CAT LECTURE by DR ALEXIA GALATI (University of Cyprus):

Dialogue Is Collaborative: How Our Conversational Partners Influence How We Think and Speak

The usual CAT rule applies for this event: Everyone is welcome!


Thursday, 14 April 2011: 18.00–19.30.


At the University of Cyprus Main Campus in Nicosia (i.e. the "old" campus on Kallipoleos): room E 009.


Dr Alexia Galati is a Postdoctoral Researcher in the Experimental Psychology Lab at UCY's Department of Psychology.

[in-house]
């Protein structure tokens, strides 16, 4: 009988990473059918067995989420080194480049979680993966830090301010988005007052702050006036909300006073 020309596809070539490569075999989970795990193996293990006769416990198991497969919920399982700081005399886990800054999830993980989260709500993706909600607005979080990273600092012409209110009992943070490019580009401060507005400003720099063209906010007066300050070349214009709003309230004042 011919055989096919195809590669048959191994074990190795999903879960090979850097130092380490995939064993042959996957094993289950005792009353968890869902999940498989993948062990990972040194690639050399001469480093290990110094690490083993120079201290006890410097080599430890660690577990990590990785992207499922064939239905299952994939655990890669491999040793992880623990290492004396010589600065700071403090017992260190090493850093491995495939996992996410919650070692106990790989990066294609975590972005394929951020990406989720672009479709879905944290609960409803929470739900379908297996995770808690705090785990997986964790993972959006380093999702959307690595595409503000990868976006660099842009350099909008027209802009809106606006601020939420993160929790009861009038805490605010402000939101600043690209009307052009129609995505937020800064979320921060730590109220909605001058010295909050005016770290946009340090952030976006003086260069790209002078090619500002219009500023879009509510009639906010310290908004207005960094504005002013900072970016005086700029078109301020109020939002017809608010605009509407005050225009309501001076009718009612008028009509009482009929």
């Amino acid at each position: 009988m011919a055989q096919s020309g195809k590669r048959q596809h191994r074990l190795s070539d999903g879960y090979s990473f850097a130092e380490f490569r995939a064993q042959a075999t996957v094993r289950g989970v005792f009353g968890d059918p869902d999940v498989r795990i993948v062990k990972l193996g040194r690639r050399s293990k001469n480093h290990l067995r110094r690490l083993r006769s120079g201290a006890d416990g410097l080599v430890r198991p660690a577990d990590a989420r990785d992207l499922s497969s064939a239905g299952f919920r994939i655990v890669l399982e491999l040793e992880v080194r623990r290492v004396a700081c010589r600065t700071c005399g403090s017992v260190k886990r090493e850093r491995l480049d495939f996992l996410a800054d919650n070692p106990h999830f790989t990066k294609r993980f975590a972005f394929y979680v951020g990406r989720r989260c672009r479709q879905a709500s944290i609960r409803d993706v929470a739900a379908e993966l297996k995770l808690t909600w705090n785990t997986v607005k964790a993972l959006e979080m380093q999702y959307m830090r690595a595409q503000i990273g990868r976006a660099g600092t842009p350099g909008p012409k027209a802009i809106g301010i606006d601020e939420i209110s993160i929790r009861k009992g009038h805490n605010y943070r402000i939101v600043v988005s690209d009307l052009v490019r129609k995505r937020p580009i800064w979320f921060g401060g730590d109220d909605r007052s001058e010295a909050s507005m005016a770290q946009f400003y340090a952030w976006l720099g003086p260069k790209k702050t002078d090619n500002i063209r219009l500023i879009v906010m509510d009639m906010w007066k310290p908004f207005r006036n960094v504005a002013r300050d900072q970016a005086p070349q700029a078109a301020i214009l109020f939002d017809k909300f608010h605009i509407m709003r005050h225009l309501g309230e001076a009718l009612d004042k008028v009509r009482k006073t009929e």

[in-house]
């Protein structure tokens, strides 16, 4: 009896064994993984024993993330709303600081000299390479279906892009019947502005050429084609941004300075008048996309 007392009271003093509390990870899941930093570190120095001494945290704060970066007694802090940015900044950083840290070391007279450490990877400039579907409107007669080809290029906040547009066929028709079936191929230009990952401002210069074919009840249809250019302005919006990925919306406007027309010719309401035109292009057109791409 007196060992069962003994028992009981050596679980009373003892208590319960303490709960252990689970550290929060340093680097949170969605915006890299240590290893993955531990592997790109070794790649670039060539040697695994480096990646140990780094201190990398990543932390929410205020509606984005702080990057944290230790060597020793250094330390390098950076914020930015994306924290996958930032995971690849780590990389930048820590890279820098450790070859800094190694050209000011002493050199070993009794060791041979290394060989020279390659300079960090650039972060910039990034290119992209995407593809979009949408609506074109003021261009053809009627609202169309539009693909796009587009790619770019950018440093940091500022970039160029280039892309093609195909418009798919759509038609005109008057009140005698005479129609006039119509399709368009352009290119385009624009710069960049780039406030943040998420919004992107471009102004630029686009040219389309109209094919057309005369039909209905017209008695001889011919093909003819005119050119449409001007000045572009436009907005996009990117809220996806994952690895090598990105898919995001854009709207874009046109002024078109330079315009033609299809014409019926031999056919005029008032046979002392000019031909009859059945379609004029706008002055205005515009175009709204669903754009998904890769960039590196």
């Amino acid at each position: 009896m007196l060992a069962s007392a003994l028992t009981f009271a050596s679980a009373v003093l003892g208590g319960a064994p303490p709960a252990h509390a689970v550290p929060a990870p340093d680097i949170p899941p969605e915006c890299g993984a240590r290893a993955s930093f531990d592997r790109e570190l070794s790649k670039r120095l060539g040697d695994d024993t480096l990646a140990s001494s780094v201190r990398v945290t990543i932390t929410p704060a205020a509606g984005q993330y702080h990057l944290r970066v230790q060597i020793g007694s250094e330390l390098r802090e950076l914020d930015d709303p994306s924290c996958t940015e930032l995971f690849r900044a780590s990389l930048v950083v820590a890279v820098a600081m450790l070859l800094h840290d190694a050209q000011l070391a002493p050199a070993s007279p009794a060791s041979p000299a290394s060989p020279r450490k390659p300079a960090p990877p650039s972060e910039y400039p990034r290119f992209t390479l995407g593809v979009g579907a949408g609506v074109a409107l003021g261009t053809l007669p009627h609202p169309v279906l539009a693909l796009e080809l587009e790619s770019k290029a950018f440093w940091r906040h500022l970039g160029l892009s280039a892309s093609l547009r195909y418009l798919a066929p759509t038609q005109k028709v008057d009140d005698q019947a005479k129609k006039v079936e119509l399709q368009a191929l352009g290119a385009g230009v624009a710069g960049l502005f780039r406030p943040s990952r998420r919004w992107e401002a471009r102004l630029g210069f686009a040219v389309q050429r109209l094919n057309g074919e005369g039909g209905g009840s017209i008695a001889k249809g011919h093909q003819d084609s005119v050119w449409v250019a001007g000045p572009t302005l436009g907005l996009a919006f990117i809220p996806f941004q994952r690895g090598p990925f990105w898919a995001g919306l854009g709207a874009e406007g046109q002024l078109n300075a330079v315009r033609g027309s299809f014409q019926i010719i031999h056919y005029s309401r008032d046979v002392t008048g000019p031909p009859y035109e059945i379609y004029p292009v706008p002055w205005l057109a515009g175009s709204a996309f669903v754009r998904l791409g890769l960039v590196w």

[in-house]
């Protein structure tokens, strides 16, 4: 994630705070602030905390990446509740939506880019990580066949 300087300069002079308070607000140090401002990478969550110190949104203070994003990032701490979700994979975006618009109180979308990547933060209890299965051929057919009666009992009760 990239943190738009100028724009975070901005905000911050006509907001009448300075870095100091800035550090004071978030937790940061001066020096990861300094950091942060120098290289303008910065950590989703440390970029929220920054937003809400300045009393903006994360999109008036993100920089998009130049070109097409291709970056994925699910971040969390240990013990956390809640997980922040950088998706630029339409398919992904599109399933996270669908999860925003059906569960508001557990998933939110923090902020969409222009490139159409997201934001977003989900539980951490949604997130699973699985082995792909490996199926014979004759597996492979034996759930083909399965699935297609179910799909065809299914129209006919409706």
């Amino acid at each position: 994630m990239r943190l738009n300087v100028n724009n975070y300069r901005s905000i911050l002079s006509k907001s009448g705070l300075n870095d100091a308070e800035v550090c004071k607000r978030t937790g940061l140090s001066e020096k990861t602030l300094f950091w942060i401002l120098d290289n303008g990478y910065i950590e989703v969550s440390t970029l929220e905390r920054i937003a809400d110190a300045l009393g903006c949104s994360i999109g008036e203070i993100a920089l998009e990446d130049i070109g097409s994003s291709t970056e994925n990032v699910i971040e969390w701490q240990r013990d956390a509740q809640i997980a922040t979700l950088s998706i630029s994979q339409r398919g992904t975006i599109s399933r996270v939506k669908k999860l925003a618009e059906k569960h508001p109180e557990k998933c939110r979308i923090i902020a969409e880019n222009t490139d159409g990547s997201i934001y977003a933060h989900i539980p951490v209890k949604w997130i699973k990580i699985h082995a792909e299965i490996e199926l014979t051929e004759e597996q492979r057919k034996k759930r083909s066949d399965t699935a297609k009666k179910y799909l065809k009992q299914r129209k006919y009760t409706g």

In this talk I address how our conversational partners’ informational needs influence our private mental states as well as overt aspects of our behavior, including utterance planning, articulating, and gesturing. In three studies involving different experimental paradigms (storytelling, referential communication, and spatial perspective-taking), the speakers’ informational needs or perspective were distinguishable from those of their conversational partners in order to examine whether speakers’ adjustments in behavior were egocentric or truly “for” the partner. Together these studies show that speakers represent characteristics of their partner (e.g., what their partner has heard before, how they have shared information with their partner, and what their partner’s vantage point is) and use this information flexibly to adjust their behavior. These findings inform the cognitive architecture that supports language processing, as well as models of dialogue. Language processing appears to incorporate partner-specific information in a non-modular, probabilistic fashion since partner-specific adjustments extend from more inferential processes, like utterance planning, to more automatic ones, like articulation. This work supports a collaborative view of dialogue, in which there is no “default” context for processing, but rather interlocutors mentalize about what their partners know, intend their communicative signals to be recognized as such, and coordinate their behavior.